Since Christmas is when we celebrate His birth, what better gift to give Him than obedience? And what better way to show Him we are obeying His command to love Him first by giving Him the first of our day, through our time?

I can honestly say that if I don’t spend quiet time with God every day—preferably in the morning—I’m a mess. My family will attest to that, too!

Preferably, for me, that quiet time consists of at least 20 minutes in prayer and in God’s Word, letting His perspective and principles guide my life. But there are days when that quiet time consists of only a few minutes of quieting my heart before God and asking for His strength to get me through the day.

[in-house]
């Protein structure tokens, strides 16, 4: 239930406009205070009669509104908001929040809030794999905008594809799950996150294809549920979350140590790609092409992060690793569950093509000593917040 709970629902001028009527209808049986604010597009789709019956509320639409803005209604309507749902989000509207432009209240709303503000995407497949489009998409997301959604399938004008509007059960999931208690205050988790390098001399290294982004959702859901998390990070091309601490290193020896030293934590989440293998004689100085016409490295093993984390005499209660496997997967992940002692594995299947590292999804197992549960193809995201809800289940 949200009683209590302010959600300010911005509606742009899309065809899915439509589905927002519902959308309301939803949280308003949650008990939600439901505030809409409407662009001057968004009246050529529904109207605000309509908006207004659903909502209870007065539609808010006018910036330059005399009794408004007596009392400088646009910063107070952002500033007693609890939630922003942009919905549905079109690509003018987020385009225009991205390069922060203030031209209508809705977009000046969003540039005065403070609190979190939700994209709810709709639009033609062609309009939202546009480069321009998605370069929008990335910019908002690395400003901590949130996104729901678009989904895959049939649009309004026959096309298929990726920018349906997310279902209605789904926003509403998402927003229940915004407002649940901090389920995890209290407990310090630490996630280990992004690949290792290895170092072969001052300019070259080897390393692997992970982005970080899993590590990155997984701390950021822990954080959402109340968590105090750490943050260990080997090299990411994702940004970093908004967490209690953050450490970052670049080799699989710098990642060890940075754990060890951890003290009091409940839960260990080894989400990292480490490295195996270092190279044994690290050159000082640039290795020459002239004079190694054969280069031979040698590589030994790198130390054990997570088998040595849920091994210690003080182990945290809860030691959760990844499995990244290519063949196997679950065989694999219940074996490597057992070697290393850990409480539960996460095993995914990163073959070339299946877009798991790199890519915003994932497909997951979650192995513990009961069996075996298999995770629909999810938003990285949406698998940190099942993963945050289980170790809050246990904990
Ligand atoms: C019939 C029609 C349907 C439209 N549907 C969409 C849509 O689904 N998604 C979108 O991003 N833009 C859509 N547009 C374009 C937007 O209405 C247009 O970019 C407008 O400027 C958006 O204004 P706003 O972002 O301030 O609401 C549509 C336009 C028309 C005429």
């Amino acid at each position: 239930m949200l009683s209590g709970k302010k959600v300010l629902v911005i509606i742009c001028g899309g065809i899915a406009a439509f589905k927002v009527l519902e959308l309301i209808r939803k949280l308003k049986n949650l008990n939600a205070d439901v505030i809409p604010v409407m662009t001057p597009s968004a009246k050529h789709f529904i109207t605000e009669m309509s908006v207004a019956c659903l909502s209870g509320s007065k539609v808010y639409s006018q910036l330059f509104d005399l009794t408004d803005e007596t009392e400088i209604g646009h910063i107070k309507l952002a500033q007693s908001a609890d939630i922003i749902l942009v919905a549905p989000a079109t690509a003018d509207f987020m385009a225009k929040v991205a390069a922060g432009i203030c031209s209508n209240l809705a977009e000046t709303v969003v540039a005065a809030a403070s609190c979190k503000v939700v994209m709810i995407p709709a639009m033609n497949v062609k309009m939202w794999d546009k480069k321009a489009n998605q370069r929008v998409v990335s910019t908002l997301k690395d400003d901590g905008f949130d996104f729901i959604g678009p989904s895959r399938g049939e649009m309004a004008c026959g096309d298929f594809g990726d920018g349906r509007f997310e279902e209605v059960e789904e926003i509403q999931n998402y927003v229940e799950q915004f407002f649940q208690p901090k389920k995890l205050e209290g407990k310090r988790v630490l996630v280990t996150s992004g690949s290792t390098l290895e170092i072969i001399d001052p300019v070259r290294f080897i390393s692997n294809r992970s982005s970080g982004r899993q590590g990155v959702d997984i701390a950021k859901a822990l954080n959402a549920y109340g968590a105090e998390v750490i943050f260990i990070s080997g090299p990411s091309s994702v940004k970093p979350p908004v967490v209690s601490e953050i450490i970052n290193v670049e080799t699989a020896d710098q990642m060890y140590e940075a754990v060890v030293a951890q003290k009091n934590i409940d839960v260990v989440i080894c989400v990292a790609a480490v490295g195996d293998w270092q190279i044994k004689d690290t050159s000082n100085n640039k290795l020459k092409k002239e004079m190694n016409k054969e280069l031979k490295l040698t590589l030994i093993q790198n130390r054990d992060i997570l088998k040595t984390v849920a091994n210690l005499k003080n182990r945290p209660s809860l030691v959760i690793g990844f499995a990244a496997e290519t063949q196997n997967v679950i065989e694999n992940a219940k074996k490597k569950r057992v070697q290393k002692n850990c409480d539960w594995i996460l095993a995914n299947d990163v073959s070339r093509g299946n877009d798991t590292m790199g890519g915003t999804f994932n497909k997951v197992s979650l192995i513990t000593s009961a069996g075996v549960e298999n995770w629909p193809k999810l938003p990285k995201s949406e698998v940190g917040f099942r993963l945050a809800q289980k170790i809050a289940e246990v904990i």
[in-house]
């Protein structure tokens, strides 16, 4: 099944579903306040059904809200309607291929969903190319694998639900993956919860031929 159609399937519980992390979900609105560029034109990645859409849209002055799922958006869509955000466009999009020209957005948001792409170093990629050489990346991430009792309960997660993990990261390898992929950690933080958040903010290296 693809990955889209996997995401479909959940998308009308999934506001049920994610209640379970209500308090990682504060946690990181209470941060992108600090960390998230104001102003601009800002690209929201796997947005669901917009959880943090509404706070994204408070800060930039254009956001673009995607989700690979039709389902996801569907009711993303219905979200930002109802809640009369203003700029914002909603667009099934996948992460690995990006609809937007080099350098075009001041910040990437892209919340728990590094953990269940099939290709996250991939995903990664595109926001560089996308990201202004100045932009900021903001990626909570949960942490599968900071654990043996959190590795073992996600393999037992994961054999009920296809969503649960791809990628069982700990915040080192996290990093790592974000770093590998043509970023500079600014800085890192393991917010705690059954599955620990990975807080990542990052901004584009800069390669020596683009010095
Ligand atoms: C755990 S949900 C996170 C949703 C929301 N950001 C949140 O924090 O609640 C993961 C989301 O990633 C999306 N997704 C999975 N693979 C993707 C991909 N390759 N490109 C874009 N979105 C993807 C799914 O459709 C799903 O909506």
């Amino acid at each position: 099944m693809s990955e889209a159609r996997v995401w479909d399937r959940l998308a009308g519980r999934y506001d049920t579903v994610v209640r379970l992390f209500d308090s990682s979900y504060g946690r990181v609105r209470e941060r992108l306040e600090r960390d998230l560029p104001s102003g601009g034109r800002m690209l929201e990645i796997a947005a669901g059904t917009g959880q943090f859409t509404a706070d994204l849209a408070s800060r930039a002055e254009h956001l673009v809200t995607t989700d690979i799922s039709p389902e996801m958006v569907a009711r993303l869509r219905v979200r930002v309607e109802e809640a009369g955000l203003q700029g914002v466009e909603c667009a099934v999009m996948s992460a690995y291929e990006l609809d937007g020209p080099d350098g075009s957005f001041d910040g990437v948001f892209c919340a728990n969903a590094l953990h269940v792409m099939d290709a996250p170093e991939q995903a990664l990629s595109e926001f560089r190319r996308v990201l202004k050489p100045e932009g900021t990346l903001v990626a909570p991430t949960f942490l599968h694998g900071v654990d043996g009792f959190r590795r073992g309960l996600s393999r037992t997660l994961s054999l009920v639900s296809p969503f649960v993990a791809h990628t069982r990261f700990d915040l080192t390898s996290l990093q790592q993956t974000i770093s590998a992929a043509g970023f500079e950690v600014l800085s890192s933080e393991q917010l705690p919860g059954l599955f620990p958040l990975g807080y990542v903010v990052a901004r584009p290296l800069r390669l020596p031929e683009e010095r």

As we put God first in our day, we are reminded that His approval, His love and His expectations are more important than anyone else’s.

And at this time of year when we can become run down and therefore ultra sensitive, hormonal or just plain cranky, we can tend to have unrealistic expectations on others and be hurt if they’re not appreciating us, supporting us or showing love toward us.

When you are secure in your relationship with God and convinced that He loves you and that’s enough, you can face whatever comes your way.

2. Prioritize Your Loved Ones.

You’ve heard the saying “You can’t please all the people all the time,” right? We have to remember this one at this time of year because there are so many demands on our time.

Often those we live with and love the most get the least of us when we are trying to please everyone.